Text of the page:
Because he’s still protecting pedophile priests. Admittedly, the child abuse scandal in the Catholic Church is probably too big for one man to solve, even if he’s supposed to be God’s premier agent on Earth. But he continues to associate with people who have advocated covering up the widespread molestation of children, when such people deserve nothing less than excommunication. Also, he changed the Church’s policy regarding clergy convicted of sex abuse from “prison time” to “a lifetime of prayer.” I guess a slap on the wrist was too harsh. Couldn’t they have at least been forced to drink grape juice instead of communion wine? We had high hopes for Pope Francis, and unfortunately, he’s content to lock those hopes in a room with Father Bad Touch. Not cool.


Aung San Suu Kyi


The winner of the 1991 Nobel Peace Prize, Aung San Suu Kyi is mostly known for decisively winning the Burmese general elections of 1990, only to have the election quashed by the ruling military junta, and spending most of the next twenty years under house arrest for her victory. Like Gandhi, she was an advocate of non-violent resistance, and her dignified opposition to tyranny stood as an example for the world. In 2016, as a reward for her life of public service and general perseverance, she was appointed State Counsellor of Myanmar, the equivalent of Prime Minister.


Why is she less than heroic?


Ever heard of the Rohingya? If you haven’t, the Rohingya people are a predominantly Muslim Indo-Aryan minority from the Rakhine area of Myanmar. Under the 1982 Myanmar Nationality Law, they are precluded from becoming citizens of Myanmar, and as if that wasn’t terrible enough, they’re now being subjected to ethnic cleansing. Thankfully, a Nobel Peace Prize winner is functionally the Prime Minister of Myanmar, so the persecution of the Rohingya can’t possibly be orchestrated by the government of Myanmar.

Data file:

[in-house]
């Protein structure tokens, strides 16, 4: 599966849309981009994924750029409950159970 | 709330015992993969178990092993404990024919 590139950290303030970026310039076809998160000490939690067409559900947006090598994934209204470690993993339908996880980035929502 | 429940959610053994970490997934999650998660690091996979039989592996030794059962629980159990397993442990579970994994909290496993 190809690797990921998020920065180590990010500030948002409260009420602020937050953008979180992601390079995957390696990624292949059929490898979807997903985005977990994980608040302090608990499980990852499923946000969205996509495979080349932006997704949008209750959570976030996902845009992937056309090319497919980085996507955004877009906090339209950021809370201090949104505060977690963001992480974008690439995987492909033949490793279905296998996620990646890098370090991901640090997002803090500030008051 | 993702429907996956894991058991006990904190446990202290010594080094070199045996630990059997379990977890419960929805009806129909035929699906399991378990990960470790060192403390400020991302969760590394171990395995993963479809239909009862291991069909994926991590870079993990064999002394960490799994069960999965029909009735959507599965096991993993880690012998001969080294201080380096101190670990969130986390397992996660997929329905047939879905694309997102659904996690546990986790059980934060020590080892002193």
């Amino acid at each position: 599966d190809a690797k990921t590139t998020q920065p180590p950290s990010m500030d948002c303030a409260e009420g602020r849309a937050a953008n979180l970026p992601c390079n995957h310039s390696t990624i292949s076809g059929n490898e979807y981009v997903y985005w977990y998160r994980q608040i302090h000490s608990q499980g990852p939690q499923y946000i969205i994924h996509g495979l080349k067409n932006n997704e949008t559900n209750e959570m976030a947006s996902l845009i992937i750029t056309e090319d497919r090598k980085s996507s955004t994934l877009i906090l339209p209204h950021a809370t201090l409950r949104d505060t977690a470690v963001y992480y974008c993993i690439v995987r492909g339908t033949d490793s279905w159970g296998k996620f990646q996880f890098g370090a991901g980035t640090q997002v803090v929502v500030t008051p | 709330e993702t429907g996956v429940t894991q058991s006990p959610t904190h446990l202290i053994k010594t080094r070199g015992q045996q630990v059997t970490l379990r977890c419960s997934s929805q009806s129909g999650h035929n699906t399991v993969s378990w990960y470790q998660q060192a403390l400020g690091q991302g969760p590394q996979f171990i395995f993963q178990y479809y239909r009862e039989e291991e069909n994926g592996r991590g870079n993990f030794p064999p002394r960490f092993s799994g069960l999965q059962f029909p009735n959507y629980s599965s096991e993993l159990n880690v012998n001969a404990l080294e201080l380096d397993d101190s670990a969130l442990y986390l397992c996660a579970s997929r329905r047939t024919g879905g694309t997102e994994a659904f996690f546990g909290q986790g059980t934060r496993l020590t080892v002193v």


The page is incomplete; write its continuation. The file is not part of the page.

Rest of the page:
Oh, apparently it is. And when she hasn’t been content to simply ignore the plight of the Rohingya, she’s vocally defended denying them citizenship, and once expressed resentment about a Muslim questioning her on the subject. Well, if Henry Kissinger hasn’t handed in his Nobel Prize, why should she?


Abe Lincoln


Abraham Lincoln, founder of the Republican Party, the man who “freed the slaves” and saved the Union. He also possessed awesome sideburns, a sweet-ass stovepipe hat, and wrestling skills that would make Hulk Hogan say “damn, Brother!”  Unlike some Republican Presidents, Lincoln was no Chickenhawk, and was willing to personally fight for his values, as opposed to sending someone else’s children to do so on his behalf. He recognized the common humanity of us all, and started a war to defend that principle… right?


Why was he less than heroic?


Because he didn’t initiate the American Civil War based on respect for the shared humanity of all people. Yes, the Confederate flag toting southern-fried good-old-boy who insists that the Civil War wasn’t about slavery is wrong. The Civil War was about a lot of things, but slavery was the main reason. That said, slavery in the United States didn’t end because of basic human decency, and in Lincoln’s own words, he was “not, nor ever [has] been, in favor of bringing about in any way the social and political equality of the white and black races.” He hated slavery, but there’s a vast difference between thinking it’s okay to view a human being as property and seeing him as an equal, and Lincoln was somewhere in between those points. He didn’t start the American Civil War out of concern for the basic human rights of African Americans.


Perhaps the most important take-home here is that these figures were only human. Also, while the motivations of the people listed above weren’t pure, or they failed to address (or were complicit in) other atrocities, they still did some great things. Sure, Honest Abe didn’t end slavery in the United States for noble reasons, but he did bring an end to it, something none of the Founding Fathers saw fit to do. They were human beings, not mythical figures, and we should see them as such. Such an acknowledgement can help us understand that greatness isn’t so far out of reach; even a racist drunk like Winston Churchill could achieve greatness, after all.


Go forth and be great.